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Dear Math community,

               I have some general questions on Sturm-Liouville theory. We are planning to introduce a graduate course on Sturm-Liouville theory and every one has been asked to propose topics which might be suitable for the course. 

I would like to know the following.

  1. Is it worth to have a course exclusively on just Sturm-Liouville theory?

  2. If we have a course like that what are the topics that could be introduced in the course?

  3. Would it be possible for an exclusive course on sturm-liouville theory without much background in functional analysis.

Any suggestions would be really appreciated.

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up vote 4 down vote accepted

A more advanced/comprehensive course can be based on Atkinson's book Discrete and continuous boundary problems. No functional analysis is required, neither for Hilbert-Courant nor for Atkinson. (When Courant wrote the first volume of HC, functional analysis did not exist yet:-)

Another book which studies some of these questions in depth (and without any functional analysis) is Gantmakher-Krein, Oscillation matrices and kernels. (Gantmaher, Gantmacher...)

Is it worth offering such a course? The answer depends on whether you can find enough students who will enroll. This depends on your local conditions. Of course this is a beautiful and useful subject and worth learning.

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Thanks for your comments and suggestions. I do have one more question. I think the students who might be taking this course are more oriented toward algebra. Is it possible to have a little bit of an algebraic flavor to this course? – user8974 Apr 12 '13 at 3:00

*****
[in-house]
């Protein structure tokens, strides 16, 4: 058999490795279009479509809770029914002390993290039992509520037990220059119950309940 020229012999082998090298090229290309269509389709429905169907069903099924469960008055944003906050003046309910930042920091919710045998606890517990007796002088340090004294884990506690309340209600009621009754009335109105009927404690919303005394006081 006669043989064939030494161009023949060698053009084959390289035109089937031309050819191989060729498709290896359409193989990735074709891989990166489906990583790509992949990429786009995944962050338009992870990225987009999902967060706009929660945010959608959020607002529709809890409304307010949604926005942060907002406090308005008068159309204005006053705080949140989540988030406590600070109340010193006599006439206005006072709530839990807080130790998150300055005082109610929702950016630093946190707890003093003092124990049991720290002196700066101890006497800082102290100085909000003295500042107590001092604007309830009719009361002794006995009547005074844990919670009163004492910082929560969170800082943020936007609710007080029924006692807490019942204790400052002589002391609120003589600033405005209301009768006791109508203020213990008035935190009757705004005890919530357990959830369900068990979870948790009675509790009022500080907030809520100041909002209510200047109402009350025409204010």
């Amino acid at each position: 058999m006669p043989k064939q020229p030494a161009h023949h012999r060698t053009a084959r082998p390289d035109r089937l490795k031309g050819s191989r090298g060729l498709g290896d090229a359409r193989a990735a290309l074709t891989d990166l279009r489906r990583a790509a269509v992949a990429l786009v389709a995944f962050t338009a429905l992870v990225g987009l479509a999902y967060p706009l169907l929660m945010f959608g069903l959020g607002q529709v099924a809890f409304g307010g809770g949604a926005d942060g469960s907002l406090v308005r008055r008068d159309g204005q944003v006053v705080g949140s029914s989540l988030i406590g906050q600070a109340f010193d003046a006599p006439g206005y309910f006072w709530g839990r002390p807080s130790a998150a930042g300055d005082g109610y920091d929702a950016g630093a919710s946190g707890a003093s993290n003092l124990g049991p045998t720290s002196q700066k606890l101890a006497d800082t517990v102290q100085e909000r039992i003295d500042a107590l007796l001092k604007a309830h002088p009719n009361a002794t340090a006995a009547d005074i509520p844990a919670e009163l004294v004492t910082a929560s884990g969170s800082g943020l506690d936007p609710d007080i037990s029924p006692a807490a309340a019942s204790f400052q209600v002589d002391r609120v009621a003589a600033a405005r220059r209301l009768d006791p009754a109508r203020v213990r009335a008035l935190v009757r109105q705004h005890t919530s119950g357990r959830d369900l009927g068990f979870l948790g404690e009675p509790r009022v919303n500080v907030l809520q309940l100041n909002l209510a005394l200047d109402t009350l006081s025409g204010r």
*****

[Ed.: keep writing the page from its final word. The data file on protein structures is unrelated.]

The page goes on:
Yes, and Atkinson's book is good for this. It has more algebraic flavor on my opinion, because he considers discrete and continuous problems together. Same applies to Krein-Gantmakher book. – Alexandre Eremenko Apr 12 '13 at 12:38

The classic "Methods of Mathematical Physics" by Courant and Hilbert has a wealth of material on the Sturm-Liouville problem and its connections to various themes of mathematical physics. In fact, one could almost say that the treatise is constructed around this topic. Little or no knowledge of Functional Analysis is required. It is, of course, not the most up to date version but can be recommended as a first introduction--- it contains a multitude of explicit examples (Green functions, eigenfunction expansions, connections with the classical pde's of mathematical physics via separation of variables, special functions etc.) and is a joy to read.

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I know that the students who will be taking this class are more oriented toward algebra. Is there any possibility of adding a bit of algebraic flavor to the course? – user8974 Apr 11 '13 at 18:24

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